The Working Group is also trying to ensure that there are no inconsistencies or gaps in standards on topics falling within the scope of both our Organisations. This is for example the case with standards relating to antimicrobial resistance.
It also takes into account, within the framework of existing OIE standards on food-borne zoonoses (brucellosis, tuberculosis, etc., already dealt with in the Terrestrial Animal Health Code), the elaboration of new standards aimed at strengthening consumer safety with regard to products presenting a risk with respect to these diseases.

All this work will give rise to proposals that will first be examined by the OIE Terrestrial Animal Health Standards Commission before being submitted for adoption to the General Assembly of our Member Countries.
However, the scope of the Working Group is not limited to proposing new international standards. It also includes the drafting of guidelines on control procedures throughout the food chain. Within this context the Working Group is currently preparing several documents of particular interest for the application of controls throughout the food chain, namely:

  •  the preparation of "Guidelines on good farming practices", containing detailed guidelines aimed at protecting consumers from hazards that could adversely affect the safety of end products of animal origin;
  • a scoping paper on the role and functionality of the Veterinary Services in food safety throughout the food chain;
  • another scoping paper on abattoir inspection procedures for animals and meat, taking into account the duality of objectives of ante- and post-mortem inspection in areas relating both to animal health and public health.

Furthermore the Working Group is invited to consult, whenever necessary, representatives of private sector industries from around the world. All the proceedings of the Working Group are of course brought to the attention of the relevant Committees of the Codex Alimentarius Commission. Every year, the Chairman or the Secretary of the Codex Alimentarius Commission and the Director General of the OIE are invited to address the Member Countries of each other's Organisation. Representatives of the OIE and of the Codex Alimentarius Commission participate in the work of each other's Committees and expert groups of mutual interest. Formal rules regarding the way in which the two Organisations take into account each other's standard-setting work from the earliest stages in its preparation are currently being adopted by the Codex Alimentarius Commission.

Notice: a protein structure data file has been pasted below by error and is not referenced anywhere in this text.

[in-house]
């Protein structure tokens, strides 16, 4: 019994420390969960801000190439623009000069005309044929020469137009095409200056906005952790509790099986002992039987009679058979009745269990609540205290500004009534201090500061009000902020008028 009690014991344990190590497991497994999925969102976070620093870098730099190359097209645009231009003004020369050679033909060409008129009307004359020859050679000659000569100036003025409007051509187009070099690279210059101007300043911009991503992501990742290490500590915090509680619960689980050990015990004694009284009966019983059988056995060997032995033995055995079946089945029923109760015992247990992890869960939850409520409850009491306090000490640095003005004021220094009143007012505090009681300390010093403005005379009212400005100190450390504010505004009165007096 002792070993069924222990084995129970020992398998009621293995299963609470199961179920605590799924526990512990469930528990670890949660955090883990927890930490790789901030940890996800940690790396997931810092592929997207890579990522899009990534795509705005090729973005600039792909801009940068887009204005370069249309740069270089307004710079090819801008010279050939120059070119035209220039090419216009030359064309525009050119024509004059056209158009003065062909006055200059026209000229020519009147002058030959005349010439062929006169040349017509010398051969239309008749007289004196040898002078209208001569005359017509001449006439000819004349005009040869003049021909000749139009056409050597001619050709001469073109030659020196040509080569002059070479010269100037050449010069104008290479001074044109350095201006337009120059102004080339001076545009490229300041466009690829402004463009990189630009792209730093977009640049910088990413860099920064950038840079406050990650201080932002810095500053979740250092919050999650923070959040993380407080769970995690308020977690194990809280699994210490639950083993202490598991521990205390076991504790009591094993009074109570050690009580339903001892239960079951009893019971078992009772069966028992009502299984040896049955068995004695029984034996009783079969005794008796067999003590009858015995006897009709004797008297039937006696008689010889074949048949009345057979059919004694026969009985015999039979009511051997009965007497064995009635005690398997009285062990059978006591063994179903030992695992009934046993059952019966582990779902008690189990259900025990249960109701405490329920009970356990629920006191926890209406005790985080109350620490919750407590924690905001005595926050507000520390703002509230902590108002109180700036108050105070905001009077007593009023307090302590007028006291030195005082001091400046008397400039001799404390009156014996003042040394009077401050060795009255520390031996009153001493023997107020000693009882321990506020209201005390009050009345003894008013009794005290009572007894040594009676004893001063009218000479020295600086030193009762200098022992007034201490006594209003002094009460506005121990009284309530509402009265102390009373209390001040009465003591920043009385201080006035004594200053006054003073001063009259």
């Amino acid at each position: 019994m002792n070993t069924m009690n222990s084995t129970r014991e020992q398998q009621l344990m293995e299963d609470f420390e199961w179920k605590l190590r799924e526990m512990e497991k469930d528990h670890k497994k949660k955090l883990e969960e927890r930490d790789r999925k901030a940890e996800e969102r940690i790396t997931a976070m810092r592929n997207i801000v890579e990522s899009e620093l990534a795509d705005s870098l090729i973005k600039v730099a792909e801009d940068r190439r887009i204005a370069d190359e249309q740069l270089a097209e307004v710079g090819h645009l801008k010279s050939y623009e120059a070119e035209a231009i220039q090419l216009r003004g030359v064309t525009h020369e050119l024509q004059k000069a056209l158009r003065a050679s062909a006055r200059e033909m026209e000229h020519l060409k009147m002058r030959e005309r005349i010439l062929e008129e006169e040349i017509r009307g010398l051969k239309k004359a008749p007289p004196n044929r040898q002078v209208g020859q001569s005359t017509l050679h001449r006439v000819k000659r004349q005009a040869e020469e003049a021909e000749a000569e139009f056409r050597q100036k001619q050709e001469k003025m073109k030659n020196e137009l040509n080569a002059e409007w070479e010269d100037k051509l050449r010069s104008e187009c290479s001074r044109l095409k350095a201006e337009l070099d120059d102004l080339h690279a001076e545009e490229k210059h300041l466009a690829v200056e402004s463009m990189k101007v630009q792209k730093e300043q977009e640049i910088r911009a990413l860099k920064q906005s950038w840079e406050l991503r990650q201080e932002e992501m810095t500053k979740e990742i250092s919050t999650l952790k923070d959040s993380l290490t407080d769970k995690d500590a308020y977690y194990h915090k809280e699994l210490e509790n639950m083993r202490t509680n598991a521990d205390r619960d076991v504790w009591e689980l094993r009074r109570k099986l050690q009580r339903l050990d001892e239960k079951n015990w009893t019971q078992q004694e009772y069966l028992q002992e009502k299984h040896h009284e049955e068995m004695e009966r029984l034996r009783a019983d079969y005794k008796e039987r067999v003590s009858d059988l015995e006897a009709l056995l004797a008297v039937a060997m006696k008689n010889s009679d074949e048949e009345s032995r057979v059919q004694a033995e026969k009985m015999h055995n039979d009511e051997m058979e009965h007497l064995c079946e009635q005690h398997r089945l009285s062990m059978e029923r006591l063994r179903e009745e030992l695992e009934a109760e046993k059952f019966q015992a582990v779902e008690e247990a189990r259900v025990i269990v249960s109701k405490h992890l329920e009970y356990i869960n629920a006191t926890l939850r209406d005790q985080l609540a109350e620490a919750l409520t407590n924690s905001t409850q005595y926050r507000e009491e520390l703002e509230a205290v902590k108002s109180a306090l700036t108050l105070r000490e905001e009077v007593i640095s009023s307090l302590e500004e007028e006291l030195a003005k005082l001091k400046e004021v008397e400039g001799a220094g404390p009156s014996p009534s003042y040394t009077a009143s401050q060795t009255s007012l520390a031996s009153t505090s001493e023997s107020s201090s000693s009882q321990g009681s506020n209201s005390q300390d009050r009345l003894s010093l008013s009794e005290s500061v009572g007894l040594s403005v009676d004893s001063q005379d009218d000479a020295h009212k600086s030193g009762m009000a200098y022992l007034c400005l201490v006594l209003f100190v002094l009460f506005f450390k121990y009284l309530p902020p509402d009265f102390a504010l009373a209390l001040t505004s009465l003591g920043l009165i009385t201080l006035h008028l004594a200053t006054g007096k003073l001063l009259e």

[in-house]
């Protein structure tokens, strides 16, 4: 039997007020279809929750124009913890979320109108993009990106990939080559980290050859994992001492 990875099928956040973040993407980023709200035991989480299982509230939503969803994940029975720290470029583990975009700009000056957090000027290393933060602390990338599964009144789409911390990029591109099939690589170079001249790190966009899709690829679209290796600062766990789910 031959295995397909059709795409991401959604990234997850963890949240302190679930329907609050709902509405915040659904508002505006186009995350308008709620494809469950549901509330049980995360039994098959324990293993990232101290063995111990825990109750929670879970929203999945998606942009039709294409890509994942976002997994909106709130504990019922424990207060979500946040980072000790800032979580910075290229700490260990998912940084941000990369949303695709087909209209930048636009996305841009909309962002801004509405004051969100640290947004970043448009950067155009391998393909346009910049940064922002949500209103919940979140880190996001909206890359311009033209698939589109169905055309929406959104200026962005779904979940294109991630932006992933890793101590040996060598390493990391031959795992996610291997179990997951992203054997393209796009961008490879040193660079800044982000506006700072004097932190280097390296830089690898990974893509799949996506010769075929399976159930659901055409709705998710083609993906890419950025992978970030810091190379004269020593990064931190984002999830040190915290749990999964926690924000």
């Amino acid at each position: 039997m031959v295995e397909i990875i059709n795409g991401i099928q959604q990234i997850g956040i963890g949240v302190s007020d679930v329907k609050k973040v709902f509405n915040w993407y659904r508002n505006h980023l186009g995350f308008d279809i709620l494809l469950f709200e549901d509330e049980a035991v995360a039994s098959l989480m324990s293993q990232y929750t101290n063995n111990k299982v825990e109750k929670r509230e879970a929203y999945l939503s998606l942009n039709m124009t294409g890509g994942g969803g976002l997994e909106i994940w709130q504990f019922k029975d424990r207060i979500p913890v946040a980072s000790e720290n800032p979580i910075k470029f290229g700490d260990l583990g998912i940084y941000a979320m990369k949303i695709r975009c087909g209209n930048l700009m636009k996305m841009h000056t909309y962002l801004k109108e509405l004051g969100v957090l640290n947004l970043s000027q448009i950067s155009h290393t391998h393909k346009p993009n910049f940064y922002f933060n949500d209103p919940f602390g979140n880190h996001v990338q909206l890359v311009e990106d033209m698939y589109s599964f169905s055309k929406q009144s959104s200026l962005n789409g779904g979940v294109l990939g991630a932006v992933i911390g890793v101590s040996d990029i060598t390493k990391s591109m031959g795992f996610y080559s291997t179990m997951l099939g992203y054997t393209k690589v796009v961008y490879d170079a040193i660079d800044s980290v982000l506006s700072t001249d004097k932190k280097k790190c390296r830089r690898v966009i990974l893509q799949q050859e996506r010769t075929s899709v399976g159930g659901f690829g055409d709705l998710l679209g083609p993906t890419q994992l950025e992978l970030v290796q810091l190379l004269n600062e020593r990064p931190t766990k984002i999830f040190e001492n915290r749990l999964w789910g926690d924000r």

The rich diversity of the professional, scientific, administrative and regional backgrounds of the members of the Working Group is a source of inspiration and progress. It nevertheless gives rise to a lengthy process of arbitration before a consensus can be reached, which explains why it may take some time for the Working Group to reach a common position.

There have also been cases where, during the General Assembly of the Codex Alimentarius Commission and the General Assembly of the OIE, the respective Delegations of a given Member Country have adopted divergent positions, a situation that is hardly conducive to achieving rapid results in the work being carried out jointly by our two Organisations.

It is therefore to be hoped that national consultative mechanisms, involving the Veterinary Services and all the other relevant Administrations and sectors, can be established within the Administrations of all our Member Countries. Such mechanisms could be along the lines of the Working Group established by the OIE with the support of the Codex Alimentarius Commission.

Bernard Vallat

Contact : media@oie.int